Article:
Trained at UCLA and at NYU respectively, Laura Desfor Edles and Scott Appelrouth were frustrated by their inability to find a sociological theory text that could inspire enthusiasm in undergraduate students while providing them with analytical tools for understanding theory and exposing them to original writings from pivotal theorists. They developed this widely used text/reader to fill that need. Sociological Theory in the Classical Era introduces students to original major writings from sociology's key classical theorists. It also provides a thorough framework for understanding these challenging readings. For each theorist, the authors give a biographical sketch, discuss intellectual influences and core ideas, and offer contemporary examples and applications of those ideas. Introductions to every reading provide additional background on their structure and significance. This book also makes frequent use of photos, diagrams, tables, and charts to help illustrate important concepts.
Classical Social Theory
Author: Ian Craib
Publisher: Oxford University Press, USA
This is an excellent textbook on classical social theory, concentrating on the founding thinkers of sociology - Marx, Weber, Durkheim, and Simmel - and written in an accessible and engaging style. It has become a key text allowing students to assess the enduring significance of these writers in our epoch of major social change, and will be essential reading on classical social theory, sociological theory, and introduction to sociology courses.
The theme of this collection of articles by Jonathan Turner is that sociology can be a true science, and it can develop abstract laws explaining the operative dynamics of the social universe. Rather that blindly worshipping sociology's masters, however, Turner attempts to reinvent sociology as a science that learns the valuable lessons of classical theory and then moves on.
This unique hybrid of text and readings combines the major writings of sociology’s core classical and contemporary theorists with an historical as well as theoretical framework for understanding them. This novel approach provides students the analytical guidance necessary to interpret the readings. No other theory text combines such "student-friendly" explanation and analysis with original theoretical works.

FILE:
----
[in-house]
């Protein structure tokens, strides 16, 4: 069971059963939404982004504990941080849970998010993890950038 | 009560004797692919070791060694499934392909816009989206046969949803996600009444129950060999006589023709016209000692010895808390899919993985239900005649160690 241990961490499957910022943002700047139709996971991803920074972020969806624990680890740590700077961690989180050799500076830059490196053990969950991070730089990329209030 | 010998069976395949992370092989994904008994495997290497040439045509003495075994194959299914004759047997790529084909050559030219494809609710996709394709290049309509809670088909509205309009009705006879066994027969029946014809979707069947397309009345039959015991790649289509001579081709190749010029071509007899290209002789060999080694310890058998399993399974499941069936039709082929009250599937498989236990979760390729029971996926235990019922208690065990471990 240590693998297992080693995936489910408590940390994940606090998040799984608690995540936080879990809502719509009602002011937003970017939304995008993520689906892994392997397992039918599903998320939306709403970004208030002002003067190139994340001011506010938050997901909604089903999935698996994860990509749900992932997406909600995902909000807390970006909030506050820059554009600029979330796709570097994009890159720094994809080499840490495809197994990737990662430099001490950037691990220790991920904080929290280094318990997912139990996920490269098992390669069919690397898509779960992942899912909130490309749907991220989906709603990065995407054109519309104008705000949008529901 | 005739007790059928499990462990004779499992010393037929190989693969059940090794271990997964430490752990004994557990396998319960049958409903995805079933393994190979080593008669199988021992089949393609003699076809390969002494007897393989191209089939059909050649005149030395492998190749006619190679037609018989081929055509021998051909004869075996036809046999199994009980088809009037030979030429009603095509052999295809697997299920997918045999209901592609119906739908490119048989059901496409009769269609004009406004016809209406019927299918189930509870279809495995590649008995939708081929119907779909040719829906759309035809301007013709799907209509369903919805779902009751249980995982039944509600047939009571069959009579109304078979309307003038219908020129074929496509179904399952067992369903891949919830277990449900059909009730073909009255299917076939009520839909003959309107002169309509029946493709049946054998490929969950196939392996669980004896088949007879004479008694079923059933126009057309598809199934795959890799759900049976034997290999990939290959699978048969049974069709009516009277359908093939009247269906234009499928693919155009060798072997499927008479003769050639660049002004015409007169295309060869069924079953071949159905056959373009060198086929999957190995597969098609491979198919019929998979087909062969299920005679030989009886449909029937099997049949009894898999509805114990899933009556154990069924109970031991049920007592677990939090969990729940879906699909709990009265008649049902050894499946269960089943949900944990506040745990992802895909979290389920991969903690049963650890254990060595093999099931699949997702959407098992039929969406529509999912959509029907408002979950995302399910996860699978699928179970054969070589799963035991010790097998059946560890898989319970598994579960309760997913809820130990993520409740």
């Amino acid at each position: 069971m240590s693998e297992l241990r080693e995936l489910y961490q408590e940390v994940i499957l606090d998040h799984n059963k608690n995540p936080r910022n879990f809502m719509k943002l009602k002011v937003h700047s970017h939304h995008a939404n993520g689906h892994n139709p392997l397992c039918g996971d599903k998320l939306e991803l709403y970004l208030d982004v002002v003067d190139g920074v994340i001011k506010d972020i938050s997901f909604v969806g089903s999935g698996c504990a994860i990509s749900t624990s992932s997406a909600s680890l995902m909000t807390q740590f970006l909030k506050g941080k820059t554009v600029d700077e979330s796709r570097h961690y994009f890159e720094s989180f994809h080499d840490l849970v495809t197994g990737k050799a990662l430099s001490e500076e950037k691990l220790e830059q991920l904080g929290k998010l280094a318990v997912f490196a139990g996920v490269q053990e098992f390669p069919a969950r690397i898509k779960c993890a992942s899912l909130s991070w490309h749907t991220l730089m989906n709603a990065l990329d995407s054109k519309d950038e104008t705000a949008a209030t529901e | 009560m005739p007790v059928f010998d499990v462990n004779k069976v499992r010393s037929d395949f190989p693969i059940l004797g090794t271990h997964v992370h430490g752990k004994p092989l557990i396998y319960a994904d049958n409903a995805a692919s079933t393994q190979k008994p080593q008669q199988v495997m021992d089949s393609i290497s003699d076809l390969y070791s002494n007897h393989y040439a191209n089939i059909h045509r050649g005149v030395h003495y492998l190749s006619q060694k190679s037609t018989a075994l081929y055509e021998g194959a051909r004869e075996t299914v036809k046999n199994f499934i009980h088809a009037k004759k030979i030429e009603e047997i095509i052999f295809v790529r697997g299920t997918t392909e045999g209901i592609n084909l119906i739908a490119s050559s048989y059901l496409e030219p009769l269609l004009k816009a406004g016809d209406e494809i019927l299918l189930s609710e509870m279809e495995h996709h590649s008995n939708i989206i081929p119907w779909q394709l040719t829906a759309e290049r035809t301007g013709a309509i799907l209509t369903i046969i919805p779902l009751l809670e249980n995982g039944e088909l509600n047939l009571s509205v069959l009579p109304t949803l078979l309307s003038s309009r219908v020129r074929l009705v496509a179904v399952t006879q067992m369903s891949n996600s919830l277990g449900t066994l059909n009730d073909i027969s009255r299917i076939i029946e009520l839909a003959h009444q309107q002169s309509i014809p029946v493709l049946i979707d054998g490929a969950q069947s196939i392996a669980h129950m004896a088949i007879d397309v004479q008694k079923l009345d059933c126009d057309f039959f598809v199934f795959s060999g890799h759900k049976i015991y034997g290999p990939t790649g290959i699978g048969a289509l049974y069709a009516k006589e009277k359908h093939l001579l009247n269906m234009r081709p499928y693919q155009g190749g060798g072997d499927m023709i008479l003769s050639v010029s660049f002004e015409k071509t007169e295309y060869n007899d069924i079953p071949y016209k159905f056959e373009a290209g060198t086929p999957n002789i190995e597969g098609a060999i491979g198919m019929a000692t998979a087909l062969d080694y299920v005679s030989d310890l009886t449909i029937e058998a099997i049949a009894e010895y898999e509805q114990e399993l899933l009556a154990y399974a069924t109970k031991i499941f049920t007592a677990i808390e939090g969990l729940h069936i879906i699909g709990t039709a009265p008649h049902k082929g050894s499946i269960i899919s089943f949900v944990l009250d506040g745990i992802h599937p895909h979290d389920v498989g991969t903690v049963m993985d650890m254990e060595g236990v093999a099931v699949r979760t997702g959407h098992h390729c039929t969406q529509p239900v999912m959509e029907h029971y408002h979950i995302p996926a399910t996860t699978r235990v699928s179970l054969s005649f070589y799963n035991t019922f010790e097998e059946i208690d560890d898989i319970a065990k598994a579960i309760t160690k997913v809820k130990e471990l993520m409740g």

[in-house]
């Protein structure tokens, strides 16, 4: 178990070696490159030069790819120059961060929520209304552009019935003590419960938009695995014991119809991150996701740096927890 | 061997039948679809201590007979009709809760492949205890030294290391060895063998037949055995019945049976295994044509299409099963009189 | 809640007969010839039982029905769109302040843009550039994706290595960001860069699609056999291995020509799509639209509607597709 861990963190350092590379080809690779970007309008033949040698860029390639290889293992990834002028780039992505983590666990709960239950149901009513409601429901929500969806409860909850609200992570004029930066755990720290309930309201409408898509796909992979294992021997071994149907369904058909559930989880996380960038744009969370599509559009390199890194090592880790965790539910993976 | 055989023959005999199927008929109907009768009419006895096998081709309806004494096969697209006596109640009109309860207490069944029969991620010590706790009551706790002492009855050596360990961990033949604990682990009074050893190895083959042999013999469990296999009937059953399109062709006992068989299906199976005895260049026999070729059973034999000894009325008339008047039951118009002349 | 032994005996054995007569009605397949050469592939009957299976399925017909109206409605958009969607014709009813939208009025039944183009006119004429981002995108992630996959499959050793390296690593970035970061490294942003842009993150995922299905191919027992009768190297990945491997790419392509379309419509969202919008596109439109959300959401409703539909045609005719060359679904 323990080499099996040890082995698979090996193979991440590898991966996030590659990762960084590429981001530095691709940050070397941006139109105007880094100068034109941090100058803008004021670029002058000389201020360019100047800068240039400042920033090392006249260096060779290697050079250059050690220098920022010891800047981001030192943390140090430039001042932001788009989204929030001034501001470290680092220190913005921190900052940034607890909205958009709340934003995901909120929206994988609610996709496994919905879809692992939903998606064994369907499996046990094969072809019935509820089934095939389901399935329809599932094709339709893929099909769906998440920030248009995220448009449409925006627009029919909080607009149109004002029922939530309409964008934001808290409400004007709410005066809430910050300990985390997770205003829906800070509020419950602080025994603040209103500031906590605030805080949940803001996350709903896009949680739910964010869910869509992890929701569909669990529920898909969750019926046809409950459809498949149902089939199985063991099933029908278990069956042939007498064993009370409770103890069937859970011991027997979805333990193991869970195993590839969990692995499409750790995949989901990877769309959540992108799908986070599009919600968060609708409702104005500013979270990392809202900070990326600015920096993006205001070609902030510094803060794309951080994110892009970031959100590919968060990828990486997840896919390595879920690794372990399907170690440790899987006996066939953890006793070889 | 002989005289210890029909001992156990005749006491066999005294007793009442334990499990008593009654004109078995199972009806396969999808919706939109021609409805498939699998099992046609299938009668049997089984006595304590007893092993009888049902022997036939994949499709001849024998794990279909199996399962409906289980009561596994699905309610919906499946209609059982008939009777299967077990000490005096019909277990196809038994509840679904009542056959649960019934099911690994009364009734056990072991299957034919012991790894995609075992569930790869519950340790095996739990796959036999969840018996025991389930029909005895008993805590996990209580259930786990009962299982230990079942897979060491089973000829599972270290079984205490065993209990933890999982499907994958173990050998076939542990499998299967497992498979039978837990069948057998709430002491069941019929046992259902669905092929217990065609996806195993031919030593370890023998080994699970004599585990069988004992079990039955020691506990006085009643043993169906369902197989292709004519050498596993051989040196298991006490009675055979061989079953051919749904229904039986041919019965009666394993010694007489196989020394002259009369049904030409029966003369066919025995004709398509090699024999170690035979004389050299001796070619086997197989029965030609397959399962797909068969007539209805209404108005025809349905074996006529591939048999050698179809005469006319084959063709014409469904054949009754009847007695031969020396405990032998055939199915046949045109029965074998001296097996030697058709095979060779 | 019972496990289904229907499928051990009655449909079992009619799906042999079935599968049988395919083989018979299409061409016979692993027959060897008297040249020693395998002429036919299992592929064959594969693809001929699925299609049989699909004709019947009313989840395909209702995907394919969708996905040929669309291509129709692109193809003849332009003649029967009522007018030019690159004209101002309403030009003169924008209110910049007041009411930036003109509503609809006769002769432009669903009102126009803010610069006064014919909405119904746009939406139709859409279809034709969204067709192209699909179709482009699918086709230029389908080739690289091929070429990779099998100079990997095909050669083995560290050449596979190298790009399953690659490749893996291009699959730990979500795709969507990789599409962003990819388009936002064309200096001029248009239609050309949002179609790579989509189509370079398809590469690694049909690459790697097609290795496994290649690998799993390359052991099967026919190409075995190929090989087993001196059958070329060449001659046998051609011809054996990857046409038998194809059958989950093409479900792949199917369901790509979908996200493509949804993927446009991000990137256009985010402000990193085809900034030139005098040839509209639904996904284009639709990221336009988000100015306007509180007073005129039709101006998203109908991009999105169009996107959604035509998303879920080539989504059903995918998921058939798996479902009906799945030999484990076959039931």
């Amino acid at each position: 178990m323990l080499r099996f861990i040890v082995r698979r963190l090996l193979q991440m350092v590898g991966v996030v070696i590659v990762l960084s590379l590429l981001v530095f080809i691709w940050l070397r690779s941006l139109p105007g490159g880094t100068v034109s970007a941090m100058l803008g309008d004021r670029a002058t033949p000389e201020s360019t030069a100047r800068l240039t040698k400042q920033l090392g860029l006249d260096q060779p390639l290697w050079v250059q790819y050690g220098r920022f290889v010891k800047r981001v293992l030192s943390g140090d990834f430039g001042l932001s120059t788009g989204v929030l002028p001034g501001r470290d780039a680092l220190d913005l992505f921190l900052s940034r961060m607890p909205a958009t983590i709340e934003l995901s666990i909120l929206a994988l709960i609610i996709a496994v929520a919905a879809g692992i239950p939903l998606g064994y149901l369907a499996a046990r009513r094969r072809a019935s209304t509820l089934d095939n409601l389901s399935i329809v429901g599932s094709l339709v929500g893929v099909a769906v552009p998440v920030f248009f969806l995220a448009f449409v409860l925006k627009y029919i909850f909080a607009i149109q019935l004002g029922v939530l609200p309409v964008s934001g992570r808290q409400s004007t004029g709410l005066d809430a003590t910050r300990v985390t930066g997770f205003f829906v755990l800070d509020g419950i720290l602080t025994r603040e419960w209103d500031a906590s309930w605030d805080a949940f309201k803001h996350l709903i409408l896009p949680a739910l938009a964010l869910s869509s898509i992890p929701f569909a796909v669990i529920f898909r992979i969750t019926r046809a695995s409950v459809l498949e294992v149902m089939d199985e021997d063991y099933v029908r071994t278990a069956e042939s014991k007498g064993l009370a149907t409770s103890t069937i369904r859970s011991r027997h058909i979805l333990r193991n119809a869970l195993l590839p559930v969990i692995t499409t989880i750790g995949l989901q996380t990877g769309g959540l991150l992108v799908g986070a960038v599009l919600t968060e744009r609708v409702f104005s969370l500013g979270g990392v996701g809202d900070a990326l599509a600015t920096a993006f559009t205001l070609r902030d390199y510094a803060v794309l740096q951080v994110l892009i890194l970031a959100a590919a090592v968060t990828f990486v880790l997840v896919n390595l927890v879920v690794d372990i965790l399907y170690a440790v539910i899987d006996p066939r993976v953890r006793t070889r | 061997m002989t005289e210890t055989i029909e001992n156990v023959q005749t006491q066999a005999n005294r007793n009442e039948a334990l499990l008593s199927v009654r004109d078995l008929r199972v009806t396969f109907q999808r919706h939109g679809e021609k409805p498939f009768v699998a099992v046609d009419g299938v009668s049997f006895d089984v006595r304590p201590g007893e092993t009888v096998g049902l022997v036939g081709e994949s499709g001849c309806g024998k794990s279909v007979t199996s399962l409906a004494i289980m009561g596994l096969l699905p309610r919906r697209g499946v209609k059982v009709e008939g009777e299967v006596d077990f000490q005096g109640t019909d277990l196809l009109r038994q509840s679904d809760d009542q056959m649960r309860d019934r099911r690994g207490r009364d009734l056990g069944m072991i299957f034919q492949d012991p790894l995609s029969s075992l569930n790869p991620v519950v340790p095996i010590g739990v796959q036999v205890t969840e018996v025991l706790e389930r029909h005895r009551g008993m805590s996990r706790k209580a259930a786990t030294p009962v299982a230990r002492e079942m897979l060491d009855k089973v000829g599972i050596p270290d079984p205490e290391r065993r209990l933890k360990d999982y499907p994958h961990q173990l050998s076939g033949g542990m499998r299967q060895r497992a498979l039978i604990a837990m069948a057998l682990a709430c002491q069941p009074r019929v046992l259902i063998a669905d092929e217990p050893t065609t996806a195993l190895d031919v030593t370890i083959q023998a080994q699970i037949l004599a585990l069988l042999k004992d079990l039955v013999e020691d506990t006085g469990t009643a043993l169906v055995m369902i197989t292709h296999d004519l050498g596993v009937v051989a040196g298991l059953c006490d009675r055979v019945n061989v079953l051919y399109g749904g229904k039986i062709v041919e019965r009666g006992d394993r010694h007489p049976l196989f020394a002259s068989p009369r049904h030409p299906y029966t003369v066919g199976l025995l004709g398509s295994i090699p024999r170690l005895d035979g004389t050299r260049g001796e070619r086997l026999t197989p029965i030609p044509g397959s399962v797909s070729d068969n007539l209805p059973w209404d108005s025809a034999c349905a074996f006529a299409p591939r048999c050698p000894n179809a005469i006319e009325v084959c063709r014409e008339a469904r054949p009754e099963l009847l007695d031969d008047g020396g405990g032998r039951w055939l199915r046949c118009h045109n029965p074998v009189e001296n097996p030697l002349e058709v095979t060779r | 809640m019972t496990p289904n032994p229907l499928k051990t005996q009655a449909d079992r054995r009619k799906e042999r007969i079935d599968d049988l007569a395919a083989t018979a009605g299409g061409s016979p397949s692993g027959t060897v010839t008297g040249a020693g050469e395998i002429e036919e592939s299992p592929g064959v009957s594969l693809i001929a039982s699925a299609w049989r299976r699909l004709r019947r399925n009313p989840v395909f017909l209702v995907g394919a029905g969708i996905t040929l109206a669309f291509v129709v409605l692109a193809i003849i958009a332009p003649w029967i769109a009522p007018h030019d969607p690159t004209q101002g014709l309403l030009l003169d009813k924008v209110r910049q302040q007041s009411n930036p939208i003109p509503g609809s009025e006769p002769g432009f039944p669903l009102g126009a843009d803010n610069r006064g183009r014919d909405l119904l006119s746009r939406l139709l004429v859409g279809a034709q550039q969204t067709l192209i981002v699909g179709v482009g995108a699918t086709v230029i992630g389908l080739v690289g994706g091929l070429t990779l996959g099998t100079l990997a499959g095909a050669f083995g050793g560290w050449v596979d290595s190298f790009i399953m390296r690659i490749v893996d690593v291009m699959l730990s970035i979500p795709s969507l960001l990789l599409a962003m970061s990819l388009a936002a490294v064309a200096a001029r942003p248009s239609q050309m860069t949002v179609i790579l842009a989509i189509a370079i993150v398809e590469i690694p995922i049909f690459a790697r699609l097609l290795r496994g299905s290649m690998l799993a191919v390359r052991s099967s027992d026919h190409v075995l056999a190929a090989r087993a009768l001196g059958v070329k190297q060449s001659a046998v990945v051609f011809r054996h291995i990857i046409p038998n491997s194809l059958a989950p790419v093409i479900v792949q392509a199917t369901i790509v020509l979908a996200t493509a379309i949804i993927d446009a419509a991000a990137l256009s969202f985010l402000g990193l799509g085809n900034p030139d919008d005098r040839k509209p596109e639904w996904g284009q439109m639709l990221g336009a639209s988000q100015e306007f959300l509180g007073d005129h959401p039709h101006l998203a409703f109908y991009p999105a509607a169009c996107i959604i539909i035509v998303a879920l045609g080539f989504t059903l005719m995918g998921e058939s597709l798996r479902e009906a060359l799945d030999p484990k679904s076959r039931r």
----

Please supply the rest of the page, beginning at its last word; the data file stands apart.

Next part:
Karl Marx, Emile Durkheim, and Max Weber are indispensable for understanding the sociological enterprise. They are among the chief founders of the discipline and among the foremost theorists of modernity, and their work can stimulate readers to reflect on their own identities and worldviews. Classical Social Theory and Modern Society introduces students to these three thinkers and shows their continued relevance today. The first chapter sets the stage by situating the work of Marx, Durkheim, and Weber in the context of three modernizing revolutions: the Enlightenment, the French Revolution of 1789, and the industrial revolution. Three overview chapters follow that summarize the key ideas of each thinker, focusing on their contributions to the development of sociology and their conceptions of modern society. The last portion of the book explores the thinking of Marx, Durkheim, and Weber on four themes—the pathologies of modern society, the predicament of the modern individual, the state and democracy, and socialism versus capitalism. These thematic chapters place Marx, Durkheim, and Weber in dialogue with one another, offering students the opportunity to wrestle with conflicting ideas on issues that are still significant today. Classical sociology is essential to the teaching of sociology and also an invaluable tool in the education of citizens.
This book's individual entries introduce, explain and contextualise the key topics within classical social theory. Definitions, summaries and key words are developed throughout with careful cross-referencing allowing students to move effortlessly between core ideas and themes. Each entry provides: ' Clear definitions ' Lucid accounts of key issues ' Up-to-date suggestions for further reading ' Informative cross-referencing Relevant, focused and accessible this book will provide students with an...